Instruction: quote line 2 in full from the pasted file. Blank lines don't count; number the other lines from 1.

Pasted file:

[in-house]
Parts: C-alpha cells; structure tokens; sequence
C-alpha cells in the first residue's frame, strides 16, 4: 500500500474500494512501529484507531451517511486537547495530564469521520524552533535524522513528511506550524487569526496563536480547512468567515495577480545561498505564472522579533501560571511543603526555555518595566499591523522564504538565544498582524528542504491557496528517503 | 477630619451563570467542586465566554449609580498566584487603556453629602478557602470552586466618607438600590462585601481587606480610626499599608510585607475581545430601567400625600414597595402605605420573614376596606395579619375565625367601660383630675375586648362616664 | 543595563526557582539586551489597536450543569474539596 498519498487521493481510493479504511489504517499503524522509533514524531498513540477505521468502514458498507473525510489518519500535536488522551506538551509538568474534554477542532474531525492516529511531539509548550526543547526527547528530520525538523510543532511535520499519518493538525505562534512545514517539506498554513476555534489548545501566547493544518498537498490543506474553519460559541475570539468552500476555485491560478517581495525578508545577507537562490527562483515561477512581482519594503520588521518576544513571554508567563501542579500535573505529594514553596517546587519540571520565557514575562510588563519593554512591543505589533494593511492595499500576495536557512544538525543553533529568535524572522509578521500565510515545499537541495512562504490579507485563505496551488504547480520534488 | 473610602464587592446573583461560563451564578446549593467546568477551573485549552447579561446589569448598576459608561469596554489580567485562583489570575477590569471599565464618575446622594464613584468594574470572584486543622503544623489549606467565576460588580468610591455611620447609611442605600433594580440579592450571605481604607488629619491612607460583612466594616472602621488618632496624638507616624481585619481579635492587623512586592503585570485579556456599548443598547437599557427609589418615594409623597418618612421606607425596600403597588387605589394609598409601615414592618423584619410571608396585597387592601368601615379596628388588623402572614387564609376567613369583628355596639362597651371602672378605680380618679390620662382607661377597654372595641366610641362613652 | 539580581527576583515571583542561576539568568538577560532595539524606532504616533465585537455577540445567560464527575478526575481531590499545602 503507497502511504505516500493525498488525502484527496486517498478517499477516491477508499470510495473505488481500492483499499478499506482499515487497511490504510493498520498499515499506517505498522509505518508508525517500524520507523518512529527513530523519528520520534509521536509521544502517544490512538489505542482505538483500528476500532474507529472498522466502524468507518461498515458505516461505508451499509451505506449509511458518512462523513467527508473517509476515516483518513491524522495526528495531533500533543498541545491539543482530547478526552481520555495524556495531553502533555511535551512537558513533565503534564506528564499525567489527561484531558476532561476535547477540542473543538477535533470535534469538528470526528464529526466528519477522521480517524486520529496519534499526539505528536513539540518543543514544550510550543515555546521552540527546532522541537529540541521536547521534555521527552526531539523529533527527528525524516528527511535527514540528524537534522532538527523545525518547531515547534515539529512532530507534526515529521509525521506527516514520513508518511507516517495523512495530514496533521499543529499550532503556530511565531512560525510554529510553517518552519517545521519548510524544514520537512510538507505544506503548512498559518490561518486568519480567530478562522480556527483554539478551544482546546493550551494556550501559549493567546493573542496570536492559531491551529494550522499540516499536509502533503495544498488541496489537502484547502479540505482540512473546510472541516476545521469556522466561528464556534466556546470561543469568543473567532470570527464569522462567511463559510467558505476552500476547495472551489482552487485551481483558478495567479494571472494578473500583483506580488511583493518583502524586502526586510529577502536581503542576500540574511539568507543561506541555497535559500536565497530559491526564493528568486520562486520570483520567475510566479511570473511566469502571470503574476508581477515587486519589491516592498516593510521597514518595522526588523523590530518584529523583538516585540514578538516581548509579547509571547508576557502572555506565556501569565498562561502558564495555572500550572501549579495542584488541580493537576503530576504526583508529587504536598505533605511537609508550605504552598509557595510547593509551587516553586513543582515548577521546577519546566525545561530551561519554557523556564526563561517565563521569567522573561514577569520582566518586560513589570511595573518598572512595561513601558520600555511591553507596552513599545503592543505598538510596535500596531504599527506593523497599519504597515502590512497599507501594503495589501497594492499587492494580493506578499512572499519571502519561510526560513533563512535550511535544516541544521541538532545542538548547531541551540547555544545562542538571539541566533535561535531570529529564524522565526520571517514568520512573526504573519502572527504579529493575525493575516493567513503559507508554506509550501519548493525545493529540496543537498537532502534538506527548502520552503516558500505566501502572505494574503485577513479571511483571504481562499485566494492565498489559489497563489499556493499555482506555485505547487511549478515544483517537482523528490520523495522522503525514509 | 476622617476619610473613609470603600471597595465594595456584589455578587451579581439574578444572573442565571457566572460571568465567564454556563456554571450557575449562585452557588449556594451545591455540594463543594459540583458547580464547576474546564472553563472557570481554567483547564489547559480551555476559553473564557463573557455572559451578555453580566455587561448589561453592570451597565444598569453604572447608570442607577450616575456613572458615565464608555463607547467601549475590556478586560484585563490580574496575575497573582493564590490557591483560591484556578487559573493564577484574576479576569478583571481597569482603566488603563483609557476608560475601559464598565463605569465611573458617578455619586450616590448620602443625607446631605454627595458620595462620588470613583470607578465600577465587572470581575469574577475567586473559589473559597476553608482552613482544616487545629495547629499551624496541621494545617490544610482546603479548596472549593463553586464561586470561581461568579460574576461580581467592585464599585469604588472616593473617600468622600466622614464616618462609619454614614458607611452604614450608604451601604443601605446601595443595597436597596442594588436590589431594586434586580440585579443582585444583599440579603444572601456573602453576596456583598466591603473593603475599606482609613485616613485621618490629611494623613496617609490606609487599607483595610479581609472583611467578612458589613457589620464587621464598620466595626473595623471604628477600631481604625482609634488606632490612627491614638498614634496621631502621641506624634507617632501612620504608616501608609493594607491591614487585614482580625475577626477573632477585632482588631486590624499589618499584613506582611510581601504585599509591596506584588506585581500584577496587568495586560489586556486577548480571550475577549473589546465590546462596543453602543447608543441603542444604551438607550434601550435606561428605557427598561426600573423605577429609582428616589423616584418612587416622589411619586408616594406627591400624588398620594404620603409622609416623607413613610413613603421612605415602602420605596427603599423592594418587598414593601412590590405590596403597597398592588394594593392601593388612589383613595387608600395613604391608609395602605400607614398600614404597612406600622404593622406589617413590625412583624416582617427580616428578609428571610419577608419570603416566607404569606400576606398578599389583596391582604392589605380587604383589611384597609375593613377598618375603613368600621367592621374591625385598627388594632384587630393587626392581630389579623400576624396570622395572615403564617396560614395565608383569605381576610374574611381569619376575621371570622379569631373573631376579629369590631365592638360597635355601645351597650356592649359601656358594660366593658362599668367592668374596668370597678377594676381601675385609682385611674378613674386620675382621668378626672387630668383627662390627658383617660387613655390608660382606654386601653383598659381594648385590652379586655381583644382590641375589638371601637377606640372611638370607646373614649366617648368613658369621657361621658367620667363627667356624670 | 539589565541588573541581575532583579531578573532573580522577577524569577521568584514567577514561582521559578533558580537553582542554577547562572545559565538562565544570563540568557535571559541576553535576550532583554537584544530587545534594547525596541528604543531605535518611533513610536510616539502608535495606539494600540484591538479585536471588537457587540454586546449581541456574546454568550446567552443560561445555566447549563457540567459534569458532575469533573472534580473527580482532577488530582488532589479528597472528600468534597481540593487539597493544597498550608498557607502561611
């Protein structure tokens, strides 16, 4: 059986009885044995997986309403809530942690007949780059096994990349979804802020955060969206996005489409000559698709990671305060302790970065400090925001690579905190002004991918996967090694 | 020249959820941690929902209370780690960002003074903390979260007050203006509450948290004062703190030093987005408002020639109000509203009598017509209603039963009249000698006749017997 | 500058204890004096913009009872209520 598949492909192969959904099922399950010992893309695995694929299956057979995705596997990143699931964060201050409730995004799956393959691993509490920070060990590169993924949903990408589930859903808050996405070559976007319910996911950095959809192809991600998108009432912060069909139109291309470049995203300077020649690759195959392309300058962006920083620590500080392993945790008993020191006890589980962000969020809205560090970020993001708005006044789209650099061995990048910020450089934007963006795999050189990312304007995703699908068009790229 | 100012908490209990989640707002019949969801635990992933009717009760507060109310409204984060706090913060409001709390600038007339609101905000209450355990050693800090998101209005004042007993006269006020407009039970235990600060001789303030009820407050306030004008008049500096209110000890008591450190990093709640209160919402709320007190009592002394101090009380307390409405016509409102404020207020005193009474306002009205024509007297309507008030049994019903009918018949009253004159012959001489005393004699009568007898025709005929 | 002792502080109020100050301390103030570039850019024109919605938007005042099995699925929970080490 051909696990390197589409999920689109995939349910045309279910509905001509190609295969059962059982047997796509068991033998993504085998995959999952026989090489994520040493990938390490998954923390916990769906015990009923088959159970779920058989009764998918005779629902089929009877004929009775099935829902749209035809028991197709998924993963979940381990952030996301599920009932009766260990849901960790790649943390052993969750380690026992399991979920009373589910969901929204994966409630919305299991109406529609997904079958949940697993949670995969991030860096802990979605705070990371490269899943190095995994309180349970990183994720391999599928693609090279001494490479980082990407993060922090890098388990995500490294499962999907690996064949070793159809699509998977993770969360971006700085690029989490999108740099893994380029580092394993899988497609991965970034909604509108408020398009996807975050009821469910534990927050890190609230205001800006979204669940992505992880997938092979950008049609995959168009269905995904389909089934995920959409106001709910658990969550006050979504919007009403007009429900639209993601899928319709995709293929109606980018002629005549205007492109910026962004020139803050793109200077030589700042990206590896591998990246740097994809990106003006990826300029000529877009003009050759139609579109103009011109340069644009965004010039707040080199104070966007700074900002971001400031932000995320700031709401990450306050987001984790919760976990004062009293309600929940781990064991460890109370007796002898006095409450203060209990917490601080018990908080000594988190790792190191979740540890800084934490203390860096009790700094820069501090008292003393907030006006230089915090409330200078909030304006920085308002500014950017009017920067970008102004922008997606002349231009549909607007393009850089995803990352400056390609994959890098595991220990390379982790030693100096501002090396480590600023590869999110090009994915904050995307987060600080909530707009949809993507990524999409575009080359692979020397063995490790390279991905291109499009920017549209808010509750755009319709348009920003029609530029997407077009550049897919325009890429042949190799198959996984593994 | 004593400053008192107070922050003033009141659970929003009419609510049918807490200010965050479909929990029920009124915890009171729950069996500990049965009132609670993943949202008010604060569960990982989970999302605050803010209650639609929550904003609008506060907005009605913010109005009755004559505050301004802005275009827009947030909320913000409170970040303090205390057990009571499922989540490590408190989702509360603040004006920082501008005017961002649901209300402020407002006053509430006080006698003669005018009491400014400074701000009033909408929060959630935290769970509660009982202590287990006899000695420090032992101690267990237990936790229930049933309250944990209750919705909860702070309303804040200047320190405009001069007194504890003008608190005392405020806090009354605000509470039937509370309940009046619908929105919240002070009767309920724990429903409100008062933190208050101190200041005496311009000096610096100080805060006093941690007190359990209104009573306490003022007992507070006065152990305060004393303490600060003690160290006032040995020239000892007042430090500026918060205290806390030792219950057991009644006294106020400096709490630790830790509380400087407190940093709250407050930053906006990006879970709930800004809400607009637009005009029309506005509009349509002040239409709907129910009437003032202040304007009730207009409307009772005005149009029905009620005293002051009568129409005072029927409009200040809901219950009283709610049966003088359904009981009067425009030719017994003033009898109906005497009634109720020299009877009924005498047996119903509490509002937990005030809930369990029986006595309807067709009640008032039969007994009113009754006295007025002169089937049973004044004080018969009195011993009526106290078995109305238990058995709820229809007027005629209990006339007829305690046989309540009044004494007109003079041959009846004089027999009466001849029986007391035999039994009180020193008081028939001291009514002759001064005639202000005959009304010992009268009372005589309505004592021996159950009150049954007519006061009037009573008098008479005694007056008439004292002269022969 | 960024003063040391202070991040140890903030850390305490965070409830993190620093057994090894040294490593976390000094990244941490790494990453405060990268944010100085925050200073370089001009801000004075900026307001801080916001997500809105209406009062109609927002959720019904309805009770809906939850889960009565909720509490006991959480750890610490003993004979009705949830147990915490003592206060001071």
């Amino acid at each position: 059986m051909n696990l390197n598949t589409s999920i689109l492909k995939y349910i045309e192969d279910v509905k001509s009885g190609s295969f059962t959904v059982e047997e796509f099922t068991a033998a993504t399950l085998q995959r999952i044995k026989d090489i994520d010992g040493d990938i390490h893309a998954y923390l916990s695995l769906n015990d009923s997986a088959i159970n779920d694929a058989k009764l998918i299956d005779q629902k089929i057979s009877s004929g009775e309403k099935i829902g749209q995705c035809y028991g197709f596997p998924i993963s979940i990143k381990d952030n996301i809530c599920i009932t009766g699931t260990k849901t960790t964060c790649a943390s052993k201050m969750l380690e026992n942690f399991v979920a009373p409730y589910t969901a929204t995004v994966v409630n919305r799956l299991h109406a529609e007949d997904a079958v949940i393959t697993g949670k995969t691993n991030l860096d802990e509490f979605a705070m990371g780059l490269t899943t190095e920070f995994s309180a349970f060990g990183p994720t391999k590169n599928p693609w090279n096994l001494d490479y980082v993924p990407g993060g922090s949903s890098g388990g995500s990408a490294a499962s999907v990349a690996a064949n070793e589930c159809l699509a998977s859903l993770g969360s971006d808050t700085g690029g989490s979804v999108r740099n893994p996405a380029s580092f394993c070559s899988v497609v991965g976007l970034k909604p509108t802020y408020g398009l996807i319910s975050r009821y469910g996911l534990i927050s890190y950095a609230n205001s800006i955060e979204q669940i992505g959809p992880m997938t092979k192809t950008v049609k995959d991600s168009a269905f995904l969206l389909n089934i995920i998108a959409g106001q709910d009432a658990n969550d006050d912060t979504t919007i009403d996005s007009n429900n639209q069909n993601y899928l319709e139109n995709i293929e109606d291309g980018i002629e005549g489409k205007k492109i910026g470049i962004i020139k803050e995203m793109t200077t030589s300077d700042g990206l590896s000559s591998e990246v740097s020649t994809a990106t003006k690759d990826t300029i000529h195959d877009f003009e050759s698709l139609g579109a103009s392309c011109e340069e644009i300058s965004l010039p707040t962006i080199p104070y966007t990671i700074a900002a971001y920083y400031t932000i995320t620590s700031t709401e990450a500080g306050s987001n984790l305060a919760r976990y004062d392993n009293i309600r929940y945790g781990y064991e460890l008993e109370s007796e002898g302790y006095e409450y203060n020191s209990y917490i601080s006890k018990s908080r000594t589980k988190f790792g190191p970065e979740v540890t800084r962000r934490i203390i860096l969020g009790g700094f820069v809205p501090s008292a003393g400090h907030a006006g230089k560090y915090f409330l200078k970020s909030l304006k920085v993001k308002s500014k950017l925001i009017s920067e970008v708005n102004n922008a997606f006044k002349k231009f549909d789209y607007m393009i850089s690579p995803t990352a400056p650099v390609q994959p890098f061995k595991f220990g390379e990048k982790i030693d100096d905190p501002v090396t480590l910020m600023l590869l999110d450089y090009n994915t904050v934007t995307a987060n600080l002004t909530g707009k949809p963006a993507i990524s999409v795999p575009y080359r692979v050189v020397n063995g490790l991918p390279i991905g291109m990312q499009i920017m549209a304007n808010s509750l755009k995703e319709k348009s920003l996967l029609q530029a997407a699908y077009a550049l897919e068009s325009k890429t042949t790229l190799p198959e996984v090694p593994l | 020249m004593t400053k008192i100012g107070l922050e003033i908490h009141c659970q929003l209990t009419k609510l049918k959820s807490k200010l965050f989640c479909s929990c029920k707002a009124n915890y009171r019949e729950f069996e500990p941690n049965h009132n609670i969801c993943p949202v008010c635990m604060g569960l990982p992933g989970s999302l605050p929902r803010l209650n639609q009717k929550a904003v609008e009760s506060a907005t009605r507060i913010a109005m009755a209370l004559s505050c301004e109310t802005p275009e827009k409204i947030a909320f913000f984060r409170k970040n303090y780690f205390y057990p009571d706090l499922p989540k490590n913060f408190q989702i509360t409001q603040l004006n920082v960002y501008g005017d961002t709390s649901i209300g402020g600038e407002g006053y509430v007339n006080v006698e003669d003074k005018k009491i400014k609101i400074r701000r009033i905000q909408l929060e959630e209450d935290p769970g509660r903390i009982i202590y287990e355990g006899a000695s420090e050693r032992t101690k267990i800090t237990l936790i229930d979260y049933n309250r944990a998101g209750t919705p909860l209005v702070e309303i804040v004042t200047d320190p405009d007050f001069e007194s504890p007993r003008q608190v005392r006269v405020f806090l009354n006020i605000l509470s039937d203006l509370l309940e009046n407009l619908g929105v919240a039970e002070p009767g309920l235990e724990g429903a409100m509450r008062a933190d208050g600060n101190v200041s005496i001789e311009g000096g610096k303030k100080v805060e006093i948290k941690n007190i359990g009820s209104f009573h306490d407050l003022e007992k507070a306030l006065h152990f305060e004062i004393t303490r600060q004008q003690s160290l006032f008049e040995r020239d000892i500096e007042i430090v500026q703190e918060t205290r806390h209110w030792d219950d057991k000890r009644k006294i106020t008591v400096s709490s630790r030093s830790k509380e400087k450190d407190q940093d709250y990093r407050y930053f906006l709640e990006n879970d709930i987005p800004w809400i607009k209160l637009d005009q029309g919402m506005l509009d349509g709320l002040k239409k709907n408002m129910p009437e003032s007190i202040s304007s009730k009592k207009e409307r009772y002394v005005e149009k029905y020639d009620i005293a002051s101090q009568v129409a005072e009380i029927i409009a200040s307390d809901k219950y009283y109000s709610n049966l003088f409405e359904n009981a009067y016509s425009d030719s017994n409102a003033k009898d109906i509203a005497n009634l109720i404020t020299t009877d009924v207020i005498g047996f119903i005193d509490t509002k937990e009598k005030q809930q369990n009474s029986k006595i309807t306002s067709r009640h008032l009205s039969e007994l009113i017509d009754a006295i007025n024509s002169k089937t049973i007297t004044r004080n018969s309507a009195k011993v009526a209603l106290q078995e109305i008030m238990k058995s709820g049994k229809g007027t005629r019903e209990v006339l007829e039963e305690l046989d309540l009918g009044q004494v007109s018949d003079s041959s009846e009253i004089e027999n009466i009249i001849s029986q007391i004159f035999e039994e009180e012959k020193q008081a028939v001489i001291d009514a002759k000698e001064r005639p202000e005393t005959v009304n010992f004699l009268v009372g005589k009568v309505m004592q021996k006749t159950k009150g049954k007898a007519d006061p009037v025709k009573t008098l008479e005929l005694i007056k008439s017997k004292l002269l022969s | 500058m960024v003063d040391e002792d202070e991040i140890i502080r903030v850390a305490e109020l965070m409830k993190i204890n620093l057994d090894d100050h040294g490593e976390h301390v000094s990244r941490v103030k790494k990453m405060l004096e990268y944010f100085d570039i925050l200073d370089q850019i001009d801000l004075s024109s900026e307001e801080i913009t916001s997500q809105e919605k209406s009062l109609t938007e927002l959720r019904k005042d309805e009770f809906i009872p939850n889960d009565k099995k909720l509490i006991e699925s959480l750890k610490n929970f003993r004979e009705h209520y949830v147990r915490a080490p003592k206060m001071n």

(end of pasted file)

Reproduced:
Parts: C-alpha cells; structure tokens; sequence